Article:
Lennie Amores, Ph.D. ’03 is an assistant professor of Spanish and serves on Marian University’s Hispanic Advisory Board. Dr. Amores is a Marian University graduate and earned her doctorate in romance studies at the University of Miami, Florida (2011), where she specialized in nineteenth and twentieth-century Peninsular Spanish cultural studies.
While she grew up in Indianapolis, Dr. Amores has also lived and worked in Spain as a study abroad student at Marian University and after graduating. She continues to travel to Spain every summer to visit family and do research on African and Eastern-European immigration to Spain. Dr. Amores strongly encourages her students to improve their language proficiency through study abroad. In fact, she is planning a Maymester trip (May 16-June 1) to Seville, Spain. Students interested can take any level Spanish course to count toward their language and cross-cultural awareness requirements.
Q & A with Dr. Amores
Q: What courses do you teach at Marian University?
A: I teach introductory, intermediate, and advanced language courses as well as Peninsular Spanish literature and culture courses.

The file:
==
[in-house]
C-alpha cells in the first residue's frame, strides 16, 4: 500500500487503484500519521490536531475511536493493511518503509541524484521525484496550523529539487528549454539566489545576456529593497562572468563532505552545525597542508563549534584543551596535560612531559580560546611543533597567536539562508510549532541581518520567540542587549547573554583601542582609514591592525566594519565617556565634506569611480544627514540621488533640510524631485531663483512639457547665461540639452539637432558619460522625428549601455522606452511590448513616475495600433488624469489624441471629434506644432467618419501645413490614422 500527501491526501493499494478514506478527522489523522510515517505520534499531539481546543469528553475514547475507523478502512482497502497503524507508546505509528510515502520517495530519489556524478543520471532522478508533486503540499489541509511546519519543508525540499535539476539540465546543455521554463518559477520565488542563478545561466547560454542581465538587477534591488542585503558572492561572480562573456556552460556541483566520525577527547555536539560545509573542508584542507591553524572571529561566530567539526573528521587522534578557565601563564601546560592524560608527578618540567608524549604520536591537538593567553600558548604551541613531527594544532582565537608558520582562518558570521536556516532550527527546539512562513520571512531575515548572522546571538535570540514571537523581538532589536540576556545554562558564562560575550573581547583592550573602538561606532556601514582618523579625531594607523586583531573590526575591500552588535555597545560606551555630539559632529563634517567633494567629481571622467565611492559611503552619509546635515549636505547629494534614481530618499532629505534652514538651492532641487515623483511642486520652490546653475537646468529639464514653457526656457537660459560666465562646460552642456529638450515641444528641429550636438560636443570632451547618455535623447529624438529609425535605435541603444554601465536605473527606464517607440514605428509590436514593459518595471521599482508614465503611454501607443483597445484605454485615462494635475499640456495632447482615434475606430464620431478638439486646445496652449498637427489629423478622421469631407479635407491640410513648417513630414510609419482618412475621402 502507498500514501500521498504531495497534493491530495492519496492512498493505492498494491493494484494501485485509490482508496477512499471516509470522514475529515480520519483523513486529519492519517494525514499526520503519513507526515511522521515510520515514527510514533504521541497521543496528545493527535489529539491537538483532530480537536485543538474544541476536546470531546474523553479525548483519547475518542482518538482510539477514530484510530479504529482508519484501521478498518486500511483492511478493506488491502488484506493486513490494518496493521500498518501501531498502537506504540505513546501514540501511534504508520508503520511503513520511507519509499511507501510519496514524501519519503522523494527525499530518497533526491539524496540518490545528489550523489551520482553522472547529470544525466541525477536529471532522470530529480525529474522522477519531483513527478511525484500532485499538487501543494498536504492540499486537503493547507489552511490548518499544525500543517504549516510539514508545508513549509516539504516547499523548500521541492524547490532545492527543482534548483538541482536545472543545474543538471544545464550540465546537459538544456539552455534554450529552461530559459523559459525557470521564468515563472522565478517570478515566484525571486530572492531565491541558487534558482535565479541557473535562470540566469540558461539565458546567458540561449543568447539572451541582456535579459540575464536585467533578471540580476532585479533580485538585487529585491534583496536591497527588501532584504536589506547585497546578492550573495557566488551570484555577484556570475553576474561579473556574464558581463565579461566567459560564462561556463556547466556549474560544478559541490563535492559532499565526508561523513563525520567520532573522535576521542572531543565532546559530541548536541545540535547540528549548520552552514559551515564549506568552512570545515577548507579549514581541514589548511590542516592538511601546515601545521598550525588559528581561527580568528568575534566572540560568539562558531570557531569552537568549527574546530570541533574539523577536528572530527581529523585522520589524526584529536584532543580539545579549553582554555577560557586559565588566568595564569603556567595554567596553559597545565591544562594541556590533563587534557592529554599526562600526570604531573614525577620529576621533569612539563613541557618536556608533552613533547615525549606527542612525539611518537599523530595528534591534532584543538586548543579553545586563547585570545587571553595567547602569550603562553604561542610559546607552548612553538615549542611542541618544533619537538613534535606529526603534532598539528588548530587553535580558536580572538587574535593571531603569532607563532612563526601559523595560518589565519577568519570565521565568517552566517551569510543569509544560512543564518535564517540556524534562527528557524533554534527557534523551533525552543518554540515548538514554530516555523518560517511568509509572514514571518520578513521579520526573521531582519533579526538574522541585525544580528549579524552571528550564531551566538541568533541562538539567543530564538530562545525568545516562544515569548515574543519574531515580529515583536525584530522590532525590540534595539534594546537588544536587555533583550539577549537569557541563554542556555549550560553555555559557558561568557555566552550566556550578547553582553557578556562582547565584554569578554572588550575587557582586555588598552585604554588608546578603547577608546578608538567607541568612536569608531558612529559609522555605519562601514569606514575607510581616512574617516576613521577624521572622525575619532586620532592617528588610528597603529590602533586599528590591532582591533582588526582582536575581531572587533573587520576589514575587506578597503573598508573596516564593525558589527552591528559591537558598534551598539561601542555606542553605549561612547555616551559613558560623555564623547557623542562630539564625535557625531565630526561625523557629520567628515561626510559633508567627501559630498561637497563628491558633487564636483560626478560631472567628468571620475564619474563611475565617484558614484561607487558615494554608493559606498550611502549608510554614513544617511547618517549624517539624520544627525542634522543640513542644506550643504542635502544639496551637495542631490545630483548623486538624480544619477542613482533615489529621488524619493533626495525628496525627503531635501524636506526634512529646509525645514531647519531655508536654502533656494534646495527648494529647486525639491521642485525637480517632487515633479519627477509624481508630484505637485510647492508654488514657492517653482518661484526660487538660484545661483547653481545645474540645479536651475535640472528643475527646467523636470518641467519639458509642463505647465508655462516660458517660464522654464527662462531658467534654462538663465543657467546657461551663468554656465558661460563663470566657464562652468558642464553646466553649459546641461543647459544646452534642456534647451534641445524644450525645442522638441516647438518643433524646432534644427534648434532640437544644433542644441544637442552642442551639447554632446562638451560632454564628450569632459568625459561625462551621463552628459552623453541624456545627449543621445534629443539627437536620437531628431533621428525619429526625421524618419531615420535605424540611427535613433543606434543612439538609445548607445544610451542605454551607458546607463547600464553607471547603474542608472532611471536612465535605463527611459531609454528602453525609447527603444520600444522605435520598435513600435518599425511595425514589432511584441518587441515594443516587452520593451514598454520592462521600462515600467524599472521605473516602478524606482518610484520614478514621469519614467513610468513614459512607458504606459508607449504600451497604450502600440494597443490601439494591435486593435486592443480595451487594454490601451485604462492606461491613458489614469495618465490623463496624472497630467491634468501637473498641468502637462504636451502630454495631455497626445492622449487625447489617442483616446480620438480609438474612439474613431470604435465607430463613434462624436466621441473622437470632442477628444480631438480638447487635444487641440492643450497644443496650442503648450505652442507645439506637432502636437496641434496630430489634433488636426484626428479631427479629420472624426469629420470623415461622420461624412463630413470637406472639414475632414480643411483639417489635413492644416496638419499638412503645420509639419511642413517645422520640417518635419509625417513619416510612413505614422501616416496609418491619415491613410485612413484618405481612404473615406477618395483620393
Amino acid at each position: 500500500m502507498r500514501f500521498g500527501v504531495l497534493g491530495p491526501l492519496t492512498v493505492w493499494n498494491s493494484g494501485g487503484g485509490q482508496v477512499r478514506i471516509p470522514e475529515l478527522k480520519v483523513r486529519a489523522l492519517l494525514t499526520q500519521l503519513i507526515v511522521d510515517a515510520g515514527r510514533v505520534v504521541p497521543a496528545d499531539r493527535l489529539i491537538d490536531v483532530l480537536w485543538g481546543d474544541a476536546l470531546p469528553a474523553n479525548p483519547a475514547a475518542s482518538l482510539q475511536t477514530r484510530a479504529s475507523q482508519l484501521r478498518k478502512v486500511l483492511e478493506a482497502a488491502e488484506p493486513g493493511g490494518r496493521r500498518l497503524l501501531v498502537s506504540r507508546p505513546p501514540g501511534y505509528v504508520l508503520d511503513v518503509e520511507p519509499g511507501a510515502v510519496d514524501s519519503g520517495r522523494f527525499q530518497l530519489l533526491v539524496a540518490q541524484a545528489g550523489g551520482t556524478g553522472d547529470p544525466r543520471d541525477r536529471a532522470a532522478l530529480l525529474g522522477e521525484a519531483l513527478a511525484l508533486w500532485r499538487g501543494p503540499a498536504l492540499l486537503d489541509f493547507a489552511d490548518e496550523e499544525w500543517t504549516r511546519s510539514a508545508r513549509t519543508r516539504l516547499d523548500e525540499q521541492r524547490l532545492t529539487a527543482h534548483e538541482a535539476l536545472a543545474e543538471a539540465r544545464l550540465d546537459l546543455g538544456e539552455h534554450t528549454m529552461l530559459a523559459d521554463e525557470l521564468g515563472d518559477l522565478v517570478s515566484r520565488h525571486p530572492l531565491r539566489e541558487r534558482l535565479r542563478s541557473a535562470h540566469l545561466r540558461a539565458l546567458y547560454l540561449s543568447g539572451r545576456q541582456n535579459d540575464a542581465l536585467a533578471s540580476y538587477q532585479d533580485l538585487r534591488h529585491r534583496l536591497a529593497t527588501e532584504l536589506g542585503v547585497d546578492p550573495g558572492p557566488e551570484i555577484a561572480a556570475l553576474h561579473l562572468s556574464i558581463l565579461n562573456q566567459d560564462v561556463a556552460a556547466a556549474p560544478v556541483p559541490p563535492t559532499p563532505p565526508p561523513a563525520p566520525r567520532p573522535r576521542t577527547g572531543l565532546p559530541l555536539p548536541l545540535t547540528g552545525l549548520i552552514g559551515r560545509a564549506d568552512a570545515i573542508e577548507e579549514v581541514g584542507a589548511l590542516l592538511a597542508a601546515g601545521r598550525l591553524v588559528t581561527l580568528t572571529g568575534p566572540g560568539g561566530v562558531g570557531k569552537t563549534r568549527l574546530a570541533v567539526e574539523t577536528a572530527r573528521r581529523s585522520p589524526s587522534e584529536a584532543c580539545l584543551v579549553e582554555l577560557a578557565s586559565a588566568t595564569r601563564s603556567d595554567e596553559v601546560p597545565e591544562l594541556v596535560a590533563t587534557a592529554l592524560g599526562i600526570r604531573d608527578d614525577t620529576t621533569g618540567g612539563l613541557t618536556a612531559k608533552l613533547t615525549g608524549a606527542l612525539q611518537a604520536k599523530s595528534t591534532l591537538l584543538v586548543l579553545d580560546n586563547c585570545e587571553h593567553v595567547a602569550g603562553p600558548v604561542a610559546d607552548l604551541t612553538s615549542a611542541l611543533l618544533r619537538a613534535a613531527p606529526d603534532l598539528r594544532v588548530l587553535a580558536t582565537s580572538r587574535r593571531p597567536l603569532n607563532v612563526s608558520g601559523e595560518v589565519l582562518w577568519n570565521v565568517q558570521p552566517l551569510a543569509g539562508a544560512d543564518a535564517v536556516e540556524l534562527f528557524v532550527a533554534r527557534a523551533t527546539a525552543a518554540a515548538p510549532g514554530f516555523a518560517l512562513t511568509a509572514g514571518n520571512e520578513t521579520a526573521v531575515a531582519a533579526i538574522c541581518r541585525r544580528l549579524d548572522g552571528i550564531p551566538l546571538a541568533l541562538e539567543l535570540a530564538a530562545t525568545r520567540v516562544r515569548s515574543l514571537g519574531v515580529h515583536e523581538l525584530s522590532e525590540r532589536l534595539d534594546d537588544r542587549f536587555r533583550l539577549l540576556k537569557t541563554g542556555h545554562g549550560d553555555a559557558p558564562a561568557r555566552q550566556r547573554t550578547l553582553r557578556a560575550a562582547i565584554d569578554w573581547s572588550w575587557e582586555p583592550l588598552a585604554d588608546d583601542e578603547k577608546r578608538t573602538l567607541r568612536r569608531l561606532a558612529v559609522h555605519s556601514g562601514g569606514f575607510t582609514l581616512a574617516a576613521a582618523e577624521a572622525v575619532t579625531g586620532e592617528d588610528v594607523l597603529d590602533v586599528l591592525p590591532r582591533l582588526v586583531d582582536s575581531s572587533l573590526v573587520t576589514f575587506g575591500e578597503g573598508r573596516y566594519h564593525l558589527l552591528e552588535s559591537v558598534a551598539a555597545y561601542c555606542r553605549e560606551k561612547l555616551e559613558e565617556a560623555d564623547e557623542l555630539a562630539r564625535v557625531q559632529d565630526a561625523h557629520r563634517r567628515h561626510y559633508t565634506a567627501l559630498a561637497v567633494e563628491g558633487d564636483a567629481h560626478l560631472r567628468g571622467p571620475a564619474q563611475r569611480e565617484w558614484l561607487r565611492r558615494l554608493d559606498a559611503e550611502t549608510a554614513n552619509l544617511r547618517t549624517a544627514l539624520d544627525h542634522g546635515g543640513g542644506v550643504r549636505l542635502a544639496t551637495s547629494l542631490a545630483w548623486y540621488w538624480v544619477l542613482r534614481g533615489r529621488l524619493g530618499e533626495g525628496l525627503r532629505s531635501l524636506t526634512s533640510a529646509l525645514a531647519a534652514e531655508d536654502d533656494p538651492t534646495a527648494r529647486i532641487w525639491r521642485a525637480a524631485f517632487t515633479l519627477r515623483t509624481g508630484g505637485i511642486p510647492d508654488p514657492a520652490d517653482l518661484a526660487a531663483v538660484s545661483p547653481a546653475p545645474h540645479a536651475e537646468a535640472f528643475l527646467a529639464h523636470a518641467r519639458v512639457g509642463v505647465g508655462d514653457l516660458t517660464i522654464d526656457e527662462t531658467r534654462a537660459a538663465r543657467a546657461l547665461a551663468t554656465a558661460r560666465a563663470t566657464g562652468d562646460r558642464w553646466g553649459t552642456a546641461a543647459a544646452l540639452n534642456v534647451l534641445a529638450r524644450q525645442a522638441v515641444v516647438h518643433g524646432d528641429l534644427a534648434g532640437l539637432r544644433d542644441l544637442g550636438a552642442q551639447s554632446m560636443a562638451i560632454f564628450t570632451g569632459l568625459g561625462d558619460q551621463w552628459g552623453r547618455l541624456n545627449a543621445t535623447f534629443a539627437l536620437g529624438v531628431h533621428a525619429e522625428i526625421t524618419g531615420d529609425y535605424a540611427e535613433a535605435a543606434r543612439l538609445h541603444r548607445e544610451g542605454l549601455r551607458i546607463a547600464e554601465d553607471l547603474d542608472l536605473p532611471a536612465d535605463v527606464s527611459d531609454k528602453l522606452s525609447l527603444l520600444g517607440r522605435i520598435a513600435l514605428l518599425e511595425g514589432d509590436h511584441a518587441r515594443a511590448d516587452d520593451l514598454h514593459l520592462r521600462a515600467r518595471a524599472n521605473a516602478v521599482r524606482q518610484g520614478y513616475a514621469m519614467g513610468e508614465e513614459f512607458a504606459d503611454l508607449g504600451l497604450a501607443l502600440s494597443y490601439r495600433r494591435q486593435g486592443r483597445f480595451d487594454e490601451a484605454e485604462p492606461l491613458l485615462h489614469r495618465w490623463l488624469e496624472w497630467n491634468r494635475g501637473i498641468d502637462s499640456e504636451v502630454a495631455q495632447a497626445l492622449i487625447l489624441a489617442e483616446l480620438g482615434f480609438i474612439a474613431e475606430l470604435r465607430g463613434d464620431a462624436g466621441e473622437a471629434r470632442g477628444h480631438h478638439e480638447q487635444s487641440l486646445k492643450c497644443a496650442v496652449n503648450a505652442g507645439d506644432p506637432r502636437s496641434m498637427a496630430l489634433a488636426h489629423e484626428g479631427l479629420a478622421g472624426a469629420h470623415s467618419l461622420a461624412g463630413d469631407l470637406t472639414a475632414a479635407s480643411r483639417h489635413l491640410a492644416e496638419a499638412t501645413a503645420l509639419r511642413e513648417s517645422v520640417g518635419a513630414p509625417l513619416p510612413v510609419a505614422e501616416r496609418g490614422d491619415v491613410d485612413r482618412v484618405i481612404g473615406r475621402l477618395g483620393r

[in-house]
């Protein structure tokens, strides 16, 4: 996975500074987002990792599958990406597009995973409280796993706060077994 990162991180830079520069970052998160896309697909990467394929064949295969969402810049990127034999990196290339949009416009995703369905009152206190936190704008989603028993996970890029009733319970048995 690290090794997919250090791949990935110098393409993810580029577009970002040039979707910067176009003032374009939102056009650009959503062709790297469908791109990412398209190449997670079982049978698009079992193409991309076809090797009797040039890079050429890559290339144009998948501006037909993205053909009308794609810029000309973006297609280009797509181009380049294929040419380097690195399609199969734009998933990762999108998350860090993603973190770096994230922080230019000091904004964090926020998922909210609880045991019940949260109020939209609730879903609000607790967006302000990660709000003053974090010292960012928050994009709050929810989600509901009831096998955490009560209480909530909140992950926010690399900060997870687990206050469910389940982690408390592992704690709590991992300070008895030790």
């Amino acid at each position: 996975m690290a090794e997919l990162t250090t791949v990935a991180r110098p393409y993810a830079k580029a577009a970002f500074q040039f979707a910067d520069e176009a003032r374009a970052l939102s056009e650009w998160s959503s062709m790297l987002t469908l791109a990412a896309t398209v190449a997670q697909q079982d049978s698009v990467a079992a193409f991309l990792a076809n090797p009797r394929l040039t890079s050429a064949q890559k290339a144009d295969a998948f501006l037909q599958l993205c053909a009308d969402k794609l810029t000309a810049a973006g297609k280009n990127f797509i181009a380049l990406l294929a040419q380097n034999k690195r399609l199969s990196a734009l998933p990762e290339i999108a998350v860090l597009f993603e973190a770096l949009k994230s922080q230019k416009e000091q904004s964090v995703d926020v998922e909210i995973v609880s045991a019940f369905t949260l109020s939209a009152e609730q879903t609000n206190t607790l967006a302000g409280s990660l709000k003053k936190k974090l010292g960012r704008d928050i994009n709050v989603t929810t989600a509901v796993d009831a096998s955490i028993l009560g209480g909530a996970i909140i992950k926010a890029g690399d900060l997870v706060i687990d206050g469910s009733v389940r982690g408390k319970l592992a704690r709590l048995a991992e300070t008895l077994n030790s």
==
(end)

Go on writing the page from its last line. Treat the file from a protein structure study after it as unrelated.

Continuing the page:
Q: Do you have any special projects?
A: Right now, I am project director of the Latino Americans 500 Years in History Grant sponsored by the National Endowment for the Humanities and the American Library Association. The team executing this includes: Lynné Colbert (acquisitions librarian), Jenny Ambroise (assistant professor of art and history and Marian University art gallery director), Carla Castaño, Ph.D. (assistant professor of Spanish), and Kristie Johnson (director of grants management).
We’ve been charged with hosting programs on campus that generate dialogue between community members and university students about the contributions of Latinos in American history and in local, Central Indiana communities. We’ve sponsored part of the Indy Jazz Fest, hosted Papel Picado with a Modern Twist, and screened the first episode of the PBS series, Latino Americans.
We have many more events planned in the coming semester and our final project will be an oral histories presentation. In two courses, our students are collecting oral histories from the Latino community, transcribing them, and putting them on the digital archives website of the Marian University Library.
Q: Why do you think it is important students learn a foreign language?
A: When students are able to engage in a foreign language, not only are they learning, but they also understand their own culture and their place in the world.
Q: What is a hobby or interest you have outside of teaching?
A: I love sewing. I just made onesies with words like “Opa” and “I Love Sociology” on them for a fellow professor (Bessie Rigakos, Ph.D., assistant professor of sociology).